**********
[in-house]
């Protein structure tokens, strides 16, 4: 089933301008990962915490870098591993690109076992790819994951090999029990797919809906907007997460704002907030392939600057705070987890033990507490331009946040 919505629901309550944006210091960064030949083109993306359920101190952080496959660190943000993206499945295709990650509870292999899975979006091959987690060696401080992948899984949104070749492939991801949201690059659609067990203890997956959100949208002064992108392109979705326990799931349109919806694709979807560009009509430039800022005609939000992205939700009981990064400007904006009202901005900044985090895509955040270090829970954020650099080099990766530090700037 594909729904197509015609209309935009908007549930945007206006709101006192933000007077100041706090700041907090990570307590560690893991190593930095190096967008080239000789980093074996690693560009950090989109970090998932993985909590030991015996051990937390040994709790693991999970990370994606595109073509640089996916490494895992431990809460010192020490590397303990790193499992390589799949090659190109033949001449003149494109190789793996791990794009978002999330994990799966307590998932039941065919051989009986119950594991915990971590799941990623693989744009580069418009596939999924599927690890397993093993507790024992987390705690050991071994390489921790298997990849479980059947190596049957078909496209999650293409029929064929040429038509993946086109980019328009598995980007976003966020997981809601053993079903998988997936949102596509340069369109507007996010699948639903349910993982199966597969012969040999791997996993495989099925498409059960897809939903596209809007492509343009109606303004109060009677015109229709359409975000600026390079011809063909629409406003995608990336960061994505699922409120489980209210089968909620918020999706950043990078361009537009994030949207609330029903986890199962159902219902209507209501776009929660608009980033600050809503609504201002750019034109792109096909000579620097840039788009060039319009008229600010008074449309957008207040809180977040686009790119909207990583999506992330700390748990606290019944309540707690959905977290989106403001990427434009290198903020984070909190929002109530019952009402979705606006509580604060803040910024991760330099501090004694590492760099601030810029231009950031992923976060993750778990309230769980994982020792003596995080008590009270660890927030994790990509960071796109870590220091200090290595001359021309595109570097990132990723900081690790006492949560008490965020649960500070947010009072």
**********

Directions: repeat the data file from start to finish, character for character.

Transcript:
[in-house]
């Protein structure tokens, strides 16, 4: 089933301008990962915490870098591993690109076992790819994951090999029990797919809906907007997460704002907030392939600057705070987890033990507490331009946040 919505629901309550944006210091960064030949083109993306359920101190952080496959660190943000993206499945295709990650509870292999899975979006091959987690060696401080992948899984949104070749492939991801949201690059659609067990203890997956959100949208002064992108392109979705326990799931349109919806694709979807560009009509430039800022005609939000992205939700009981990064400007904006009202901005900044985090895509955040270090829970954020650099080099990766530090700037 594909729904197509015609209309935009908007549930945007206006709101006192933000007077100041706090700041907090990570307590560690893991190593930095190096967008080239000789980093074996690693560009950090989109970090998932993985909590030991015996051990937390040994709790693991999970990370994606595109073509640089996916490494895992431990809460010192020490590397303990790193499992390589799949090659190109033949001449003149494109190789793996791990794009978002999330994990799966307590998932039941065919051989009986119950594991915990971590799941990623693989744009580069418009596939999924599927690890397993093993507790024992987390705690050991071994390489921790298997990849479980059947190596049957078909496209999650293409029929064929040429038509993946086109980019328009598995980007976003966020997981809601053993079903998988997936949102596509340069369109507007996010699948639903349910993982199966597969012969040999791997996993495989099925498409059960897809939903596209809007492509343009109606303004109060009677015109229709359409975000600026390079011809063909629409406003995608990336960061994505699922409120489980209210089968909620918020999706950043990078361009537009994030949207609330029903986890199962159902219902209507209501776009929660608009980033600050809503609504201002750019034109792109096909000579620097840039788009060039319009008229600010008074449309957008207040809180977040686009790119909207990583999506992330700390748990606290019944309540707690959905977290989106403001990427434009290198903020984070909190929002109530019952009402979705606006509580604060803040910024991760330099501090004694590492760099601030810029231009950031992923976060993750778990309230769980994982020792003596995080008590009270660890927030994790990509960071796109870590220091200090290595001359021309595109570097990132990723900081690790006492949560008490965020649960500070947010009072």